2. Business Use of Personal Car
Use your personal vehicle for business purposes? Well, you can write off the business portion of vehicle usage by either deducting actual costs or business mileage based on an IRS-set rate.
3. Business Travel and Entertainment Expenses
You may be able to claim most of the costs of doing business on the road, including transportation, lodging, taxis, 50 percent of business meals and entertainment, and business-related calls.
4. Home Office Deduction
Operate a business out of your home? You may be eligible to claim the home-office deduction. The hitch here is you can only claim it if an area of the home is used exclusively and regularly for business.
5. Start-Up Costs
Start a business in 2012? You can claim up to $5,000 of start-up and $5,000 of organizational costs incurred before you opened your doors.
6. Equipment and Software Purchases
The Section 179 deduction allows you to fully deduct the cost - up to $500,000 - of assets purchased in 2012, including computers, furniture, certain business software, vehicles and manufacturing equipment. There's also a new "Bonus Depreciation" provision. (IRS.gov offers more info about Section 179.)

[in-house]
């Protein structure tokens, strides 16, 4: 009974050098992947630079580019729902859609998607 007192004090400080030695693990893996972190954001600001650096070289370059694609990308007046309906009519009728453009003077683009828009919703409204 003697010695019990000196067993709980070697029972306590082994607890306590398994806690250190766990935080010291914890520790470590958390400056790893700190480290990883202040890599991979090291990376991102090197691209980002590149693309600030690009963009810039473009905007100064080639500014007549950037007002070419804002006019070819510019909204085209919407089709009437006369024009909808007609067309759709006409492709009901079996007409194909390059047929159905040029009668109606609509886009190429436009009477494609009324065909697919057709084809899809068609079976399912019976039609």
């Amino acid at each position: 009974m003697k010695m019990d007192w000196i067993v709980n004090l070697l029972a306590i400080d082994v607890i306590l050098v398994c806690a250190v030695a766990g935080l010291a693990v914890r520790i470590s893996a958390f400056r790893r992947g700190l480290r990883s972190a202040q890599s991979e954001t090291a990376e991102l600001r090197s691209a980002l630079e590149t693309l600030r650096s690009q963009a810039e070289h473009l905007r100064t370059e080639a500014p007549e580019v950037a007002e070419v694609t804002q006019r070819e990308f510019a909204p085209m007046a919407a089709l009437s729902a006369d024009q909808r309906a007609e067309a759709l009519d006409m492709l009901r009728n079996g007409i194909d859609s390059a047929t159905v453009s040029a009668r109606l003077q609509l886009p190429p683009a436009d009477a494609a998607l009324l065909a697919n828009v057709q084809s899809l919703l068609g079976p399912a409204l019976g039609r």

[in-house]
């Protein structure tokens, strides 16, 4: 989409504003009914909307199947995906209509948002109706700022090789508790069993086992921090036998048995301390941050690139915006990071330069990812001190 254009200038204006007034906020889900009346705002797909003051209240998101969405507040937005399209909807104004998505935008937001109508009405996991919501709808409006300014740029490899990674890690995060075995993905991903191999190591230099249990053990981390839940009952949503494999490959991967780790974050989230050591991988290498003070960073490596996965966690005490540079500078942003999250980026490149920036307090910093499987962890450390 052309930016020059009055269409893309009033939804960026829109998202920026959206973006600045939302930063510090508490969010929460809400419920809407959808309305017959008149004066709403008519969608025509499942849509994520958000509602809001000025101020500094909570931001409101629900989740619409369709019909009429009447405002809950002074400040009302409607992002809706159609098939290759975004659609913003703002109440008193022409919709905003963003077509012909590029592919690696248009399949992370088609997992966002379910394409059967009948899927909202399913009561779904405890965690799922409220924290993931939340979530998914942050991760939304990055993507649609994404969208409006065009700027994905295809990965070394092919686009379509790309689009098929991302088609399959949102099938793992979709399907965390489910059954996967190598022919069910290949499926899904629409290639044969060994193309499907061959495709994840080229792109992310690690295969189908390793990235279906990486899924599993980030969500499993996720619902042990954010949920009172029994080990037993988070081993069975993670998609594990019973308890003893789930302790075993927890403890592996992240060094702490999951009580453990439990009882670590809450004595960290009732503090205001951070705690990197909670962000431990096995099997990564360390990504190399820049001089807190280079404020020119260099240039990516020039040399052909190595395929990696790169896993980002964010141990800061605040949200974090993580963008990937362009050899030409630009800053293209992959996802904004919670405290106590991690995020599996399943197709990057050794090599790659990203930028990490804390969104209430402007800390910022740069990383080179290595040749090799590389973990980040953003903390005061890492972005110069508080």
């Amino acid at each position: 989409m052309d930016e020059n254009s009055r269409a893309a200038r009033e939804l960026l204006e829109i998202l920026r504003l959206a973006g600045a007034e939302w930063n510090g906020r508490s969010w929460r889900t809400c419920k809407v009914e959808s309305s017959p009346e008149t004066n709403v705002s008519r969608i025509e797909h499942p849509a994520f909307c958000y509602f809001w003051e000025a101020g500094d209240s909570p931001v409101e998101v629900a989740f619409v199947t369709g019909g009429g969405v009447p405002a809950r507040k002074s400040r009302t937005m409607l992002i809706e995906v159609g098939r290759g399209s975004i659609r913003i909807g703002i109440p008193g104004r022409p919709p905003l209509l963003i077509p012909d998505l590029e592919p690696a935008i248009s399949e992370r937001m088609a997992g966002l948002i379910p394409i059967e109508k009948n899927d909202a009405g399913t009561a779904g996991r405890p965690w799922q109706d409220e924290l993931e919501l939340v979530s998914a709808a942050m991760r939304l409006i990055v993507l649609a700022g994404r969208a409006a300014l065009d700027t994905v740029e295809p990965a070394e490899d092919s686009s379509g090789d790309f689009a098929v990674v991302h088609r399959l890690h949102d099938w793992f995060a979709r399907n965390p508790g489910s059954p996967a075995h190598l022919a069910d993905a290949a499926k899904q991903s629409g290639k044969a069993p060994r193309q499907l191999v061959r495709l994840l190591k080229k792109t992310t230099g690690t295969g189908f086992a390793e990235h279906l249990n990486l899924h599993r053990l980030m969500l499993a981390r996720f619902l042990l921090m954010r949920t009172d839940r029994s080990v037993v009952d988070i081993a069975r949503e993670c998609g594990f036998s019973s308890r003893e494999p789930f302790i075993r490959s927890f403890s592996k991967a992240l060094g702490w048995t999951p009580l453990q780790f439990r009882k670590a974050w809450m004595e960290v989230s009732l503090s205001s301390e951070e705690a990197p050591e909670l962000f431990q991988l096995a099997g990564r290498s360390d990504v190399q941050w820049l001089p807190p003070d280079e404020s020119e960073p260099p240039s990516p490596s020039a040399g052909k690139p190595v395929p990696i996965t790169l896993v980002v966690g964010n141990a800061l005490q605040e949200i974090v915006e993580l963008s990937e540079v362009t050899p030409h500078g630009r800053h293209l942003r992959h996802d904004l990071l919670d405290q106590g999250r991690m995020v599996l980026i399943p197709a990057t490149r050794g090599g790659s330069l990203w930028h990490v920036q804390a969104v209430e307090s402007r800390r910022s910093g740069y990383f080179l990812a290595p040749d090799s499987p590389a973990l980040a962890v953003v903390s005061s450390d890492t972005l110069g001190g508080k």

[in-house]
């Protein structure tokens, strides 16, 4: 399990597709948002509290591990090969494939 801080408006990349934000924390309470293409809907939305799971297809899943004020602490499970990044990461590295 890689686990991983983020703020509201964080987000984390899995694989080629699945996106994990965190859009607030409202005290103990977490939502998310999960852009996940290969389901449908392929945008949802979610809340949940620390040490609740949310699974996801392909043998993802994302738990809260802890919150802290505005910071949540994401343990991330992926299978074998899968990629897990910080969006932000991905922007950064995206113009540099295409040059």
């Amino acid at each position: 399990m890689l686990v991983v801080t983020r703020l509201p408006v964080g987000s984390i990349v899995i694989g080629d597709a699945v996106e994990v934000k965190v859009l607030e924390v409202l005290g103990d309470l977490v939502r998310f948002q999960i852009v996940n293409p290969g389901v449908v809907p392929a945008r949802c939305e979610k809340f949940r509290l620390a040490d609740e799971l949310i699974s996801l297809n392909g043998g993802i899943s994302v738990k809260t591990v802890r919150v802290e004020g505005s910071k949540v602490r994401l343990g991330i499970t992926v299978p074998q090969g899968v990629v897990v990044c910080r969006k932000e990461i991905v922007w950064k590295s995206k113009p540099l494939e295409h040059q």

7. Professional Fees, Training
Any fees associated with training, professional memberships, lawyers, tax professionals or consultants related to costs of doing business are deductible.
8. Moving Costs
If you moved in 2012 as a result of business and your new workplace is at least 50 miles further from your home than your previous workplace, you may be able to deduct certain moving costs on your individual 1040 tax return.
9. Hiring Veterans
Did you hire a military vet in 2012? You may be eligible to claim a tax credit. Under the Vow to Hire Heroes Act of 2011, if you hired a vet who had been unemployed for at least four weeks, you can claim a credit of up to $2,400 on the first $6,000 in wages.
10. Charitable Donations
Charitable donations can qualify as tax deductions against your business' annual tax liability. The contributions may be tax deductible as long as they are not set aside for use by a specific person.
Caveat: For more information, visit IRS.gov. For information specific to your business, always consult with your tax professional. And be sure you have the necessary paperwork to support deductions you claim.
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